A labelling enhancement was any deviation from an interpretable prescription, or from formal professional guidance and practice, which communicates beneficial information to the patient or caregiver (in addition to the statutory requirements), facilitates proper storage of the medicinal product provided, or enhances the dispensing process.
An EPSR2-specific intervention was any intentional modification of terminology between the prescriber's instructions on an EPSR2 prescription and that printed on the dispensed item's label, which was required specifically as a result of EPSR2 functionality, in order to reasonably fulfil the prescription as intended.
EPSR2, Electronic Prescription Service Release 2.
Data collection methods were based on those used previously.2 A researcher (pharmacist or pharmacy technician) examined dispensed items in each pharmacy and recorded details of any anomalies. To minimise impact on pharmacy workflow, we focused on items previously dispensed and awaiting collection. However, if necessary to achieve the desired sample, and if practical, some items were also checked in real time, immediately after the pharmacist's final check and before they were given to the patient. Items dispensed against all types of NHS prescription (box 1) were included. Controlled drugs, items dispensed in multicompartment compliance aids and private prescriptions were excluded. Patient counselling was not observed. Data collection visits were agreed in advance with the relevant community pharmacist. At each data point in each pharmacy, we aimed to examine around 200 dispensed items over a 1 or 2-day period. Where more than 1 day's data collection was required to achieve this sample, these were scheduled up to 2 weeks apart to allow turnover of dispensed items awaiting collection.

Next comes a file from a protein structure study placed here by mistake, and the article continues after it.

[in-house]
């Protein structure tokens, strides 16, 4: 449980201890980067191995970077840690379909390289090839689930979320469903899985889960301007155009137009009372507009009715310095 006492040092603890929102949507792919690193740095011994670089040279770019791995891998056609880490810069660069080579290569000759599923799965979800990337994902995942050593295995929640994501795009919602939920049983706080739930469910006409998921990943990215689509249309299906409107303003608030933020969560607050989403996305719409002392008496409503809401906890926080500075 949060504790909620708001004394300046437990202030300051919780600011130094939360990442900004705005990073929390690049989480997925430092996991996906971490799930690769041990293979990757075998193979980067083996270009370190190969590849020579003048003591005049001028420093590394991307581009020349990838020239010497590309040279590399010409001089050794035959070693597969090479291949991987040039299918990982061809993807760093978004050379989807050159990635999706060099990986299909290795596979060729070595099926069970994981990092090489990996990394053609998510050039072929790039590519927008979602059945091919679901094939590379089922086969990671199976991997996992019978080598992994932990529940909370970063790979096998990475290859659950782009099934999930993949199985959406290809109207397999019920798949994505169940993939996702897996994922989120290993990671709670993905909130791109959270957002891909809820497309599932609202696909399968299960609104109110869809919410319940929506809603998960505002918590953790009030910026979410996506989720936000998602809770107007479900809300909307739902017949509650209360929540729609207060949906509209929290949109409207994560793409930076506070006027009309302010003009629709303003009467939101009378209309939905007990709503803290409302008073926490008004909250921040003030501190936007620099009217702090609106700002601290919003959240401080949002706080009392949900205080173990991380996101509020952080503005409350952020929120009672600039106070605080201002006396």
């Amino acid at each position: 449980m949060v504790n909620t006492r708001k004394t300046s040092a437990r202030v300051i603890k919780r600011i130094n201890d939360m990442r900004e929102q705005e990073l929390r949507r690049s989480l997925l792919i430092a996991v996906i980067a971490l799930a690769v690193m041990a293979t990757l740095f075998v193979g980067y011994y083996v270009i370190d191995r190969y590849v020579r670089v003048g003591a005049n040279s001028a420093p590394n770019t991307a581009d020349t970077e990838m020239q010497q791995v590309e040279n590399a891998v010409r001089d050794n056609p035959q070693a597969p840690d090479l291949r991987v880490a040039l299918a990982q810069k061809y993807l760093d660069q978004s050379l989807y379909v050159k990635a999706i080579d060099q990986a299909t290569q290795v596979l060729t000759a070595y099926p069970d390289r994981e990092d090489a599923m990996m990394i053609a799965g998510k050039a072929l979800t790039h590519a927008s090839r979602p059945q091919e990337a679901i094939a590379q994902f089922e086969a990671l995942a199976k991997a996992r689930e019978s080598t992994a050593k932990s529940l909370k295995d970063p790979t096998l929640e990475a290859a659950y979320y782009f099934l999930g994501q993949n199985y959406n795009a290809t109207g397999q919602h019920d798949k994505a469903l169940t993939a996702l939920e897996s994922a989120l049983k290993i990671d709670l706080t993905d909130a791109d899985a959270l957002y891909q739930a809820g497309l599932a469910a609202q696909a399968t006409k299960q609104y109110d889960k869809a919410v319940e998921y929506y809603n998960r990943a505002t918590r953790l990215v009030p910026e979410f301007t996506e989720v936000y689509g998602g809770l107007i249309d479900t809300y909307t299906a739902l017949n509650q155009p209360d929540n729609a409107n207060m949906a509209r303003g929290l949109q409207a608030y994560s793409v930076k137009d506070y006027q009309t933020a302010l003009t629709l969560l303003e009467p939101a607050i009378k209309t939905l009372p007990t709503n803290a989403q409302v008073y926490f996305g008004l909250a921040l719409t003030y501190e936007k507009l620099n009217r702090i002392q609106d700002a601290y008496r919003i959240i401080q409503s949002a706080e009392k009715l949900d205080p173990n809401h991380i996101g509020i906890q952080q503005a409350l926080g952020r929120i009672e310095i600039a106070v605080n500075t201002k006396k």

On the first visit to each pharmacy, the researcher briefed the pharmacy staff regarding the aim of the study and the data collection methods. Pharmacy staff were informed that they would be alerted to errors if the researcher believed they would have a detrimental impact on the prescription's recipient, but that errors would not be reported to employers.
Dispensed items were compared against the prescription and a data collection form completed for each patient. For any dispensed item with one or more anomalies, details were recorded. If it was unclear whether an anomaly was intended or not, clarification was requested from the pharmacist. For example, 58 tablets dispensed against a prescription for 60 tablets could have been due to lack of stock with the balance to follow, rather than miscounting or misreading the prescription. If in doubt about any anomaly, the researcher recorded details for discussion among the wider team, as below.
Data were collected by four pharmacists and a senior pharmacy technician. The majority of data (79 of 95 data collection visits; 83%) were collected by the technician (MR) and/or one of the pharmacists (SS); these two researchers independently examined items dispensed for the same 40 patients at the beginning of the study to assess inter-rater reliability. The other three pharmacists were comprehensively briefed on methods and definitions, and shadowed one of the two primary researchers before commencing data collection themselves.